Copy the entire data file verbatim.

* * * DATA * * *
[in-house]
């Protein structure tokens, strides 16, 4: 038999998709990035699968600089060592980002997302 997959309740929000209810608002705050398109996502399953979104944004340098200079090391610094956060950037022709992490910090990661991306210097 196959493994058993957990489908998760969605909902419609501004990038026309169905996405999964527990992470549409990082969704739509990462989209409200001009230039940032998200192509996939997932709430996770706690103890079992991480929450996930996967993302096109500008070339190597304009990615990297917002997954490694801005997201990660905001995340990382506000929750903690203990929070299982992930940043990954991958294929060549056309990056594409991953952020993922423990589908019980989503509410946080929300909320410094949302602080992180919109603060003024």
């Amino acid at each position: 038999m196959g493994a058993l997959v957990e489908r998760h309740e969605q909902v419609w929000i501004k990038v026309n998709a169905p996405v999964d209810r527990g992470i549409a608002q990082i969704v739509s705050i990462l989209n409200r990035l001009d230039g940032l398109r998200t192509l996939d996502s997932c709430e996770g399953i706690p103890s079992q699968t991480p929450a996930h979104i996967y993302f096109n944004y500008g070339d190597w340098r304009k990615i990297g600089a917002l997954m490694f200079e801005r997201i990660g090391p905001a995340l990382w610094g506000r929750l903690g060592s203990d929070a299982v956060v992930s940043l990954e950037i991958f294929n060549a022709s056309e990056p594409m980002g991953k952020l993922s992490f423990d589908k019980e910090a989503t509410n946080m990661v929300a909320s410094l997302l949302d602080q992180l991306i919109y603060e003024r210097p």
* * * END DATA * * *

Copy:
[in-house]
């Protein structure tokens, strides 16, 4: 038999998709990035699968600089060592980002997302 997959309740929000209810608002705050398109996502399953979104944004340098200079090391610094956060950037022709992490910090990661991306210097 196959493994058993957990489908998760969605909902419609501004990038026309169905996405999964527990992470549409990082969704739509990462989209409200001009230039940032998200192509996939997932709430996770706690103890079992991480929450996930996967993302096109500008070339190597304009990615990297917002997954490694801005997201990660905001995340990382506000929750903690203990929070299982992930940043990954991958294929060549056309990056594409991953952020993922423990589908019980989503509410946080929300909320410094949302602080992180919109603060003024």
């Amino acid at each position: 038999m196959g493994a058993l997959v957990e489908r998760h309740e969605q909902v419609w929000i501004k990038v026309n998709a169905p996405v999964d209810r527990g992470i549409a608002q990082i969704v739509s705050i990462l989209n409200r990035l001009d230039g940032l398109r998200t192509l996939d996502s997932c709430e996770g399953i706690p103890s079992q699968t991480p929450a996930h979104i996967y993302f096109n944004y500008g070339d190597w340098r304009k990615i990297g600089a917002l997954m490694f200079e801005r997201i990660g090391p905001a995340l990382w610094g506000r929750l903690g060592s203990d929070a299982v956060v992930s940043l990954e950037i991958f294929n060549a022709s056309e990056p594409m980002g991953k952020l993922s992490f423990d589908k019980e910090a989503t509410n946080m990661v929300a909320s410094l997302l949302d602080q992180l991306i919109y603060e003024r210097p």